Former Nuncio Accuses Pope Francis of Failing to Act on McCarrick Abuse Allegations

August 26, 2018 Updated: August 26, 2018

An ex-Vatican ambassador to the United States claims that Pope Francis was aware of allegations of sexual abuse against former U.S. archbishop Cardinal Theodore McCarrick for years but took no action and tried to cover it up.

Former apostolic nuncio Carlo Maria Viganò, 77, wrote in a lengthy 11-page written statement dated Aug. 22 that he had personally told Pope Francis years ago about sanctions imposed on McCarrick by former Pope Benedict XVI. But he wrote that Pope Francis didn’t respond to the exchange and that McCarrick was allowed to continue in his role as a public figure for the Roman Catholic Church.

“In any case, the Pope learned about it from me on June 23, 2013, and continued to cover for him [McCarrick]. He did not take into account the sanctions that Pope Benedict had imposed on [Cardinal McCarrick] and made him his trusted counselor along with [Cardinal Rodriguez] Maradiaga,” Viganò wrote.

Pope Francis in July accepted McCarrick’s resignation from the College of Cardinals, about five years after the original disclosure by Viganò. A month earlier, American Catholic Church officials said the allegations that McCarrick sexually abused a 16-year-old boy almost 50 years ago were credible and substantiated. McCarrick, a former archbishop of Washington, has maintained his innocence.

Viganò, who served as apostolic nuncio in Washington from 2011 to 2016, also accused several other senior church officials of complicity with regard to McCarrick. In the last page of his statement, he called for Pope Francis to resign, in order to set a good example within the church.

Former Cardinal Theodore McCarrick (C) greets Pope Francis (L) during Midday Prayer of the Divine with more than 300 U.S. bishops at the Cathedral of St. Matthew the Apostle in Washington, on Sept. 23, 2015. (Jonathan Newton-Pool/Getty Images)

“In this extremely dramatic moment for the universal Church, he must acknowledge his mistakes and, in keeping with the proclaimed principle of zero tolerance, Pope Francis must be the first to set a good example for cardinals and bishops who covered up McCarrick’s abuses and resign along with all of them,” he wrote.

“Pope Francis has repeatedly asked for total transparency in the Church and for bishops and faithful to act with parrhesia. The faithful throughout the world also demand this of him in an exemplary manner. He must honestly state when he first learned about the crimes committed by McCarrick, who abused his authority with seminarians and priests.”

On Aug. 25, the pope met with victims of sexual abuse by clergy in Ireland and faced a lukewarm reception and scattered protests on his trip that was originally meant to celebrate Catholic families. Since the 1990s, Ireland has been shaken with allegations of violence and humiliation against women and children, which were brought to light again by the recent, high-profile U.S. incidents.

“The failure of ecclesiastical authorities—bishops, religious superiors, priests, and others—to adequately address these repugnant crimes has rightly given rise to outrage, and remains a source of pain and shame for the Catholic community,” the pope said during a speech to Irish government authorities at Dublin Castle. “I myself share these sentiments.”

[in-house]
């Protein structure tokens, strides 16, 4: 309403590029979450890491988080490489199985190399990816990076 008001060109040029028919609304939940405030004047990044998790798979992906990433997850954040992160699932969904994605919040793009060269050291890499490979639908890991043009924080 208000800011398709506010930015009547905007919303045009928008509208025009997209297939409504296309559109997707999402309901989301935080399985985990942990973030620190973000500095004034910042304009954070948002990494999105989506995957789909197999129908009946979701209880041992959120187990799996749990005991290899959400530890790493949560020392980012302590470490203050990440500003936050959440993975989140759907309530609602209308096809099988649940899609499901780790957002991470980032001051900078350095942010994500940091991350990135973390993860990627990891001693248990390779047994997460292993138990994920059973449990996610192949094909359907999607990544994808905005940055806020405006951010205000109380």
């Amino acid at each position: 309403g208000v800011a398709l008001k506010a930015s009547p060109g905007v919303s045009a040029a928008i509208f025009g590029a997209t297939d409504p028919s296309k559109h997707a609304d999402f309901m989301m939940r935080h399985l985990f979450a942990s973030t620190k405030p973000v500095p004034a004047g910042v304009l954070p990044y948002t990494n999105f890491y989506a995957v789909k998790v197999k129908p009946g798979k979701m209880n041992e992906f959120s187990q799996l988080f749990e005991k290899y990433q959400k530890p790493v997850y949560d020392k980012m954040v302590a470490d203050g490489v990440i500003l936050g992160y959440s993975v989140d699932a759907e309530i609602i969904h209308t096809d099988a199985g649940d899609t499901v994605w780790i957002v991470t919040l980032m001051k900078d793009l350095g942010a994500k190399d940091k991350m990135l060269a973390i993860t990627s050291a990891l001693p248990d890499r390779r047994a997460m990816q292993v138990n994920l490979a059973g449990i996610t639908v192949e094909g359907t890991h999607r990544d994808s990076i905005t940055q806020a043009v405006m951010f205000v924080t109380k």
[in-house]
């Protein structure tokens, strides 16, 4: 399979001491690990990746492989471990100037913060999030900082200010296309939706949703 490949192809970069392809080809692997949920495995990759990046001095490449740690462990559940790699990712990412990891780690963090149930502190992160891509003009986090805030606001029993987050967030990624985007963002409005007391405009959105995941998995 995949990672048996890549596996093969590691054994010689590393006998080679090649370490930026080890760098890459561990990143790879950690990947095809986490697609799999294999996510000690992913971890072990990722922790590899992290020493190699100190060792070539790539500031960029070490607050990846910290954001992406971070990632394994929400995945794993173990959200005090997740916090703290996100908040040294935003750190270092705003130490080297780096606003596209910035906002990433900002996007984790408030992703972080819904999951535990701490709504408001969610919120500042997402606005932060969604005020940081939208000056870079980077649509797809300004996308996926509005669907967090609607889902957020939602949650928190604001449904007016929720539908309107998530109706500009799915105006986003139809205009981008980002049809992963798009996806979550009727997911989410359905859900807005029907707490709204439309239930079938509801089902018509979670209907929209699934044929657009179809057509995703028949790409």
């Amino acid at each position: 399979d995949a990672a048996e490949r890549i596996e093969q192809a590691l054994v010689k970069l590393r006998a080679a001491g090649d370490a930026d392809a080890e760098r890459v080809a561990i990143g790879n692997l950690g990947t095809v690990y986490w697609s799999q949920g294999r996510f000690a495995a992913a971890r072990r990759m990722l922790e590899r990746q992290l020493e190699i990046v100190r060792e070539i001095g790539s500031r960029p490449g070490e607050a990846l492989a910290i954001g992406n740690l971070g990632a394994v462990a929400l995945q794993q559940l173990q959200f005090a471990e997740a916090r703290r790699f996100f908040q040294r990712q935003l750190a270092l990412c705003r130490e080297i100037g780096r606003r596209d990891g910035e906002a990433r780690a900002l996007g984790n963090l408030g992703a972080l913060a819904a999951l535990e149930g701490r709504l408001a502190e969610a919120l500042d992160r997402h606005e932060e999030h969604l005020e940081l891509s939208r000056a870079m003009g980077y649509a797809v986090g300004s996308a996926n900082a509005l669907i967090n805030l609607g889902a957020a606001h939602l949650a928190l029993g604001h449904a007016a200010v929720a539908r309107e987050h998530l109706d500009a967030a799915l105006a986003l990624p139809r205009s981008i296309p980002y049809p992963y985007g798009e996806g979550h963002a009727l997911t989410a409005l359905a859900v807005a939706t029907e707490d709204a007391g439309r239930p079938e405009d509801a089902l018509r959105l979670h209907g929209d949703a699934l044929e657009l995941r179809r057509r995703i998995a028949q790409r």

In his statement, Viganò offered details of the meeting he had with Pope Francis on June 23, 2013. Pope Benedict XVI had convened a meeting of all the apostolic nuncios in Rome during the last months of his pontificate, and Viganò said it was the first time he saw Pope Francis.

Viganò wrote that Pope Francis asked him in a “deceitful” way, “What is Cardinal McCarrick like?” He remembered answering with “complete frankness” and with “great naiveté.”

Viganò said he recalls saying: “Holy Father, I don’t know if you know Cardinal McCarrick, but if you ask the Congregation for Bishops, there is a dossier this thick about him. He corrupted generations of seminarians and priests and Pope Benedict ordered him to withdraw to a life of prayer and penance.”

He said the pope didn’t make any comments and showed no signs of expression, as if “he had already known the matter for some time.” The pope then quickly changed the subject.

“He [Pope Francis] clearly wanted to find out if I was an ally of McCarrick or not,” Viganò wrote.

Viganò observed that when Pope Francis was elected, McCarrick was able to travel freely with no constraints.

“In a team effort with Cardinal Rodriguez Maradiaga, he [McCarrick] had become the kingmaker for appointments in the Curia and the United States, and the most-listened-to advisor in the Vatican for relations with the Obama administration.”

The former nuncio, in the statement, described how the face of Christianity has been “terribly disfigured” by the many crimes continuing to make headlines. Just this month, a state grand jury report, nearly 900 pages long and almost two years in the making accused more than 300 “predator priests” across Pennsylvania of sexual abuse—and the Roman Catholic Church for its decades-long coverup of the alleged activity.

“If we truly want to free the Church from the fetid swamp into which she has fallen, we must have the courage to tear down the culture of secrecy and publicly confess the truths we have kept hidden,” Viganò wrote.

“We must tear down the conspiracy of silence with which bishops and priests have protected themselves at the expense of their faithful, a conspiracy of silence that in the eyes of the world risks making the Church look like a sect, a conspiracy of silence not so dissimilar from the one that prevails in the mafia.”

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